Ideally, data could be used to assist in both group policy making as well as individual decision making (aka prediction), with necessary modifications.

Unfortunately, this seems to lead me into empirical bayesian nonparametrics, which is anything but simple mathematically, and I hesitate to even try to introduce this to most clinician/consumers of the research literature.

Edit: 11/3/2019 – I’m thinking of creating a BibTeX database of all the links related to meta-analysis in this thread. If anyone is interested, I’d be happy to share it on github.

I’m adding some especially relevant citations related to the assumption of normality in meta-analytic procedures:

Especially useful is Table 3: (Eight main assumptions made by conventional methods for meta‐analysis)

The recommendation in the discussion section was the use of logistic regression.

Comparing these results to those in Section 2.1 (μˆ=0.65 with standard error 0.20), this analysis is in reasonable agreement with the conventional analysis presented above. Given the small study sizes, and so the crudeness of the conventional methods, it is perhaps surprising that the inferences from the logistic regression are so similar. The alternative common‐effect Mantel‐Haenszel method used in the Cochrane Review has also slightly, but to a lesser extent, diluted the estimated treatment effect.

Calling the DerSimonian Laird procedure “unreliable” is serious.

I strongly recommend this paper by David Hoaglin. It is probably the best article I’ve seen on the technical issues related to logistic regression and generalized linear mixed effects models for meta-analysis to date.

Further elaboration of various versions of the Generalized Mixed Effects Model model for meta-analysis using logistic regression.

The authors of the original DerSimonian Laird Meta-analysis technique reflect on its widespread use and modify it with robust variance estimates.

An empirical evaluation of meta-analytic procedures. Suffice it to say GRADE criterion undervalue “low quality” studies and overvalue “high quality” ones.

The aggregation of effect sizes on anything other than interval and ratio scaled variables is much more complicated than I initially anticipated. You would not know this from most of the readily available texts on meta-analysis, as far as I can tell.

This discussion hinted at the problems:

Relevant article by Stephen Senn on Effect size measurements, particularly non-parametric ones.

Stephen Senn (2011) U is for Unease: Reasons for Mistrusting Overlap Measures for Reporting Clinical Trials

Stehpen Senn (2000) The Many Modes of Meta

Some issues related to standardized effect:
Peter Cummings MD, MPH (2004) Meta-analysis Based on Standardized Effects Is Unreliable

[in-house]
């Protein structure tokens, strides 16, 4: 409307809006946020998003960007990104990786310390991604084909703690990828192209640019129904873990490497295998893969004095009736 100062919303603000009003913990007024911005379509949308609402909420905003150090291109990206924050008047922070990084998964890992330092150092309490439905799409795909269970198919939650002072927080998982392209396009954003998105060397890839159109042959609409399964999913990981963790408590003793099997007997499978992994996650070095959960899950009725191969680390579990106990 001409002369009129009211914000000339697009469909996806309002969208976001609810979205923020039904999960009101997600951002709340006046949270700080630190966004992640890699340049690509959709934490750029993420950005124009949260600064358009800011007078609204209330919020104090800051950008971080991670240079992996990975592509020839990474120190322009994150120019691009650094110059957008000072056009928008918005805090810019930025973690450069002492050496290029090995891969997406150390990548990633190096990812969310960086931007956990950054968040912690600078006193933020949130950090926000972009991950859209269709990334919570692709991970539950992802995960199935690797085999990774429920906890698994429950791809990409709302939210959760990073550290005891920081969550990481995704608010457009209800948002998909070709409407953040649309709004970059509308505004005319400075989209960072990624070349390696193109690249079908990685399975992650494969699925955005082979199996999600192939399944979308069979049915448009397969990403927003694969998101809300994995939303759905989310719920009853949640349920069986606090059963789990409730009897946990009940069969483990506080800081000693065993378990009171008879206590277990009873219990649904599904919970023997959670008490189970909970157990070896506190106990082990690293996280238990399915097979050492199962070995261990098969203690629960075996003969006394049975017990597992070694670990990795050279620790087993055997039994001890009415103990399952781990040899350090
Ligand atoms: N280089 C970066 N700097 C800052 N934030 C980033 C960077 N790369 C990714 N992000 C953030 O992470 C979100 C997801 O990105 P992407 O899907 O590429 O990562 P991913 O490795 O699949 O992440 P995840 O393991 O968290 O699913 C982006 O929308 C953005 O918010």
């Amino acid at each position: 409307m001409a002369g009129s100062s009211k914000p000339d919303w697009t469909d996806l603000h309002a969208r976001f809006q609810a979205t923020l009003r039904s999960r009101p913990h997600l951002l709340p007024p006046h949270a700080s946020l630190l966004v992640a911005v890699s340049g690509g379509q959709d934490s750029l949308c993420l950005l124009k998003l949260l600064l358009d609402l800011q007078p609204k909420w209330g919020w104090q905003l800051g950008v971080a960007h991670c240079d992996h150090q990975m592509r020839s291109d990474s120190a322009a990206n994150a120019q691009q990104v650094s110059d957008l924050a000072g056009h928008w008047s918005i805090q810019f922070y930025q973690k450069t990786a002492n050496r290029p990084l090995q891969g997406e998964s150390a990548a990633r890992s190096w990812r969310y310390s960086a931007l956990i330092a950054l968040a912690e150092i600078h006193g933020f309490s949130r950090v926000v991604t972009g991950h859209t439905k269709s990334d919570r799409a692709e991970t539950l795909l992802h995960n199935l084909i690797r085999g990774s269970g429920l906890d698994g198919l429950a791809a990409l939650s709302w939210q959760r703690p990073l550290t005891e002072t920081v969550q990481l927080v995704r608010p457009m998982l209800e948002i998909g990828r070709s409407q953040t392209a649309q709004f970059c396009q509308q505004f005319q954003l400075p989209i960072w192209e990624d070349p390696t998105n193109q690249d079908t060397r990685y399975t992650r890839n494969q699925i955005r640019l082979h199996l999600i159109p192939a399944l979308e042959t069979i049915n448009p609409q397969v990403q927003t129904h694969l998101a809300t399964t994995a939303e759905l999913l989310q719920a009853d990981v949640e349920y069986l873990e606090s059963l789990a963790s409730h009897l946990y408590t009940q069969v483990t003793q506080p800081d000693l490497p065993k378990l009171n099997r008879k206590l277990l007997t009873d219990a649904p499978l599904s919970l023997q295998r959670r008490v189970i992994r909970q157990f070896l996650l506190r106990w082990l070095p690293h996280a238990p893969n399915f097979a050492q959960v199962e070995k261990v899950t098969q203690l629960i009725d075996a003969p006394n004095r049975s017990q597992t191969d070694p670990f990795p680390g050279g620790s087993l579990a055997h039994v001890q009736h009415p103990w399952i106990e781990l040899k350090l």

Peter Cummings MD, MPH (2011) Arguments for and Against Standardized Mean Differences (Effect Sizes)

Milo A Puhan, Irene Soesilo, Gordon H Guyatt & Holger J Schünemann (2006) Combining scores from different patient reported outcome measures in meta-analyses: when is it justified?

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I’m adding at least 2 new links as they are related to this problem.

Here is an interesting question where there isn’t an easily accessible answer in the standard meta-analysis texts:

After reading Senn’s article (posted above) on using overlap measures as effect sizes, in a meta-analysis of medians, I’d calculate the Mann, Whitney, Wilcoxon log odds as described in the Missing Medians paper (link above) if the U statistics were available. If not, I’d have to calculate the log odds assuming a shift in the logistic distribution.

Here is a pre-print that recommends the use of weighted median effect sizes at the meta-analytic level to reduce the need to model publication bias. I had thought this was a plausible idea, but I think the HL estimate would be even better.

Here is an interesting critique of “quality scores” for individual studies in meta-analysis.

The following is a great paper in my field of rehabilitation, that describes the problems with making naive resource allocation decisions or drawing conclusions about effectiveness from improper analyses of ordinal data. Everything the author warned of had come true. I don’t know why I had not found it sooner.

One of the many key quotes:

The regular use of rating scales by many institutions tends to give them credence. Administratively and editorially sanctioned mathematical mistreatment of these data gives the appearance that such treatment has been found to be scientifically valid. Despite the most noble of intentions, the misuse of rating scale data encourages retention of misinformation. Even if we are astute enough to recognize methodologic errors while reading an article, we will often remember the author’s conclusions. In clinical practice, we tend to remember the numbers associated with a specific patient, even though we know them to be of questionable validity. This cannot help but shape our thinking and practice.